Law Beyond the State: Some Philosophical Questions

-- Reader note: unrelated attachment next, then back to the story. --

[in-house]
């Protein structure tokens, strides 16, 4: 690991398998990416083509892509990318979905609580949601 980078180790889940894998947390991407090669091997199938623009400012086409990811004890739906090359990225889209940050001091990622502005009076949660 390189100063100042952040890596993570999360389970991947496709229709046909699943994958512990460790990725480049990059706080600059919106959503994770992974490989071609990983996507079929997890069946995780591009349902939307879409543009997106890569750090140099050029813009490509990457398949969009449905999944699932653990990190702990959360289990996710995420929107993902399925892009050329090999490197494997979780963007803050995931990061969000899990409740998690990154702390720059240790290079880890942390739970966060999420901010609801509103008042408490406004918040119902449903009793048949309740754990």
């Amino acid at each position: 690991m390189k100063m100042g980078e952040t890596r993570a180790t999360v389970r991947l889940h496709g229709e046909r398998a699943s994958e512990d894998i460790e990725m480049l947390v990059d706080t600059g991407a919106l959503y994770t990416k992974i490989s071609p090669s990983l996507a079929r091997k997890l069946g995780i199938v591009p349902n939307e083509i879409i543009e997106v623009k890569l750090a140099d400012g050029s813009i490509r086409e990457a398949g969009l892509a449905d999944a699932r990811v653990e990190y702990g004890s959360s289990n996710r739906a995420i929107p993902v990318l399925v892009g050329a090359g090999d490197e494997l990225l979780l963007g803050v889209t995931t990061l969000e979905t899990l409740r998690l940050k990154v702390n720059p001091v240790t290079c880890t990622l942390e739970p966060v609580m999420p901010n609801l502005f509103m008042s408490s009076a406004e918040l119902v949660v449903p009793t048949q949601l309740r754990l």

Legal philosophers have rightly been criticized for neglecting international law since H.L.A. Hart’s chapter in . At the same time, international legal theorists have not shown terribly much interest in reaching out to legal philosophers for enlightenment. Part of the reason may be that Hart’s chapter, full of insight though it was, made some quite perplexing observations about the nature of international law that have to a certain extent stood in the way of productive discussion. With the hope of encouraging more of a more productive dialogue, this article addresses a number of important philosophical questions about the nature of law beyond the state. The aim is as much to clarify what is at stake as to offer answers of my own, although I do provide those as well. At the same time, I will take some first steps towards linking those philosophical issues to what strike me as some of the most important recent questions and projects within international legal theory. Issues addressed include: How should we understand ‘positivism’ and ‘natural law’ in the case of non-domestic law?; Is international law a system?; Is it law?; International Responsibility; and Do subjects of non-domestic law have a duty to obey it?